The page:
So what do you do?

I’m just finishing up as a Usability and User Experience intern at the U.S. General Services Administration’s Office of Citizen Services and Innovative Technologies (and people wonder why acronyms are so popular in the federal government?) here in Washington, D.C.

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[Series] So What Do You Do? My Internship Experience at NCAR

10/12/2012 § 2 Comments

National Center for Atmospheric Research

National Center for Atmospheric Research, Boulder, Colorado, set against the Flatirons

This is the inaugural post in a new series called “So What Do You Do?” in which we will talk about our experiences in internships. We wanted to showcase the wide range of things people are doing in the world of library and information science.

Tell us a bit about yourself.

My name is Chris Eaker, and I’m a second year student in the School of Information Sciences at the University of Tennessee, Knoxville. I’m specializing in scientific data curation and data management. I have a background in civil engineering, a career I held for nine years before going back to school.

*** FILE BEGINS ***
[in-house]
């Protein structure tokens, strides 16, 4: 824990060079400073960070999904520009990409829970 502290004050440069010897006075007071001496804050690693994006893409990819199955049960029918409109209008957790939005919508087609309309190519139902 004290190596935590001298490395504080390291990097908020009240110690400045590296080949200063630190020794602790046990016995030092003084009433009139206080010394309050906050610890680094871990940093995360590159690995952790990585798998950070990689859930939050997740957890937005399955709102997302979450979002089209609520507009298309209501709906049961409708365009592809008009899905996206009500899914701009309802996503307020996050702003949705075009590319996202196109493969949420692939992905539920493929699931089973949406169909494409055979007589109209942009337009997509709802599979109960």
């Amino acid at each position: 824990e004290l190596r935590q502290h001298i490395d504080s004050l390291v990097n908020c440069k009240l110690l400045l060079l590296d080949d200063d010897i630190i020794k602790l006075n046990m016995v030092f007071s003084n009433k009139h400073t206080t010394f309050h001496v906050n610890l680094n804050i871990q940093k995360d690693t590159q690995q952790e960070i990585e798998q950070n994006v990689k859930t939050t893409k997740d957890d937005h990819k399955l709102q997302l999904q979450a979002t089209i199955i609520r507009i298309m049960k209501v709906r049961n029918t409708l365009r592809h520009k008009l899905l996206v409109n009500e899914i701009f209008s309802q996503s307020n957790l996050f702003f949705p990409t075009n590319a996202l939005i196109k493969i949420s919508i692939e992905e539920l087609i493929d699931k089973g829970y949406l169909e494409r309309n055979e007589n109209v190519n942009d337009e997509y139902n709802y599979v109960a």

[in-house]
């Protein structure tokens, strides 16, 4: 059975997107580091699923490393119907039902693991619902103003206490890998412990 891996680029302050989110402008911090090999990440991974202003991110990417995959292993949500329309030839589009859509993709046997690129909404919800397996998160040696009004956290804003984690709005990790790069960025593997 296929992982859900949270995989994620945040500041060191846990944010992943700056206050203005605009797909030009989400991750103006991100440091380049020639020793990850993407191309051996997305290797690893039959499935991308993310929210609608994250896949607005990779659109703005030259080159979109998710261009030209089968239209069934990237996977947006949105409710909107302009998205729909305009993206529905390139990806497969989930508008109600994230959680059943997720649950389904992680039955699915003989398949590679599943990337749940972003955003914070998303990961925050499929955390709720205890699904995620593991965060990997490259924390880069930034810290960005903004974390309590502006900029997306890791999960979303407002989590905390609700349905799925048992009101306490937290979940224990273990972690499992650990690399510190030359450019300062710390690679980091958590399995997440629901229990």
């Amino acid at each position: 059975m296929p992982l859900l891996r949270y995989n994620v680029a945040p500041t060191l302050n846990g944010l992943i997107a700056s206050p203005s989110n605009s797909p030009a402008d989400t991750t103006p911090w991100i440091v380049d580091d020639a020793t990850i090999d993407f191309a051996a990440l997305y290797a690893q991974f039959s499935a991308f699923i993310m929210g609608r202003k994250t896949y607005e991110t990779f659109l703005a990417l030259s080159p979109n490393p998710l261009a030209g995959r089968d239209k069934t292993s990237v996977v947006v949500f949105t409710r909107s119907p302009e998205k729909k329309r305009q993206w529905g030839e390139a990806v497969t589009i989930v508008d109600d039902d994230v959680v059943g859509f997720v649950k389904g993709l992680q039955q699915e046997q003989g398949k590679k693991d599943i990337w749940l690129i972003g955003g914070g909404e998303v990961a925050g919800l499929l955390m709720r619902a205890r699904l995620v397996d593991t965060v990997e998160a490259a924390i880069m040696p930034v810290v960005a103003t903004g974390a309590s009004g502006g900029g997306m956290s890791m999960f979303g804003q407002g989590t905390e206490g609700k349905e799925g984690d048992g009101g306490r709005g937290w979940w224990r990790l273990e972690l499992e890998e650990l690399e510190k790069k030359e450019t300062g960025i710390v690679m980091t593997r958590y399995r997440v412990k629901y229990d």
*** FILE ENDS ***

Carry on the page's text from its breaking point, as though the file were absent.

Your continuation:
So what do you do?

As part of my graduate research assistantship in the Data Curation Education in Research Centers project, I spent the summer of 2012 in Boulder, Colorado, working at the National Center for Atmospheric Research (NCAR). The goal of the project is to educate information science professionals in the field of data curation by putting them alongside active researchers.
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MLIS beyond borders

10/08/2012 § 25 Comments

“reads by the sea” By Joseph Robertson – CC – via Flickr

Editor’s Note: This is a guest post by Sarah McClung.

When most people hear the term “study abroad,” they think of a semester or even a year overseas their junior year of college. Outside of spending your whole masters program at an international university, most people don’t think of study abroad in graduate school, let alone study abroad for an MLS or MIS. Imagine the surprise then when I tell others that my very first information sciences class was in Prague. Yes, the capital of the Czech Republic.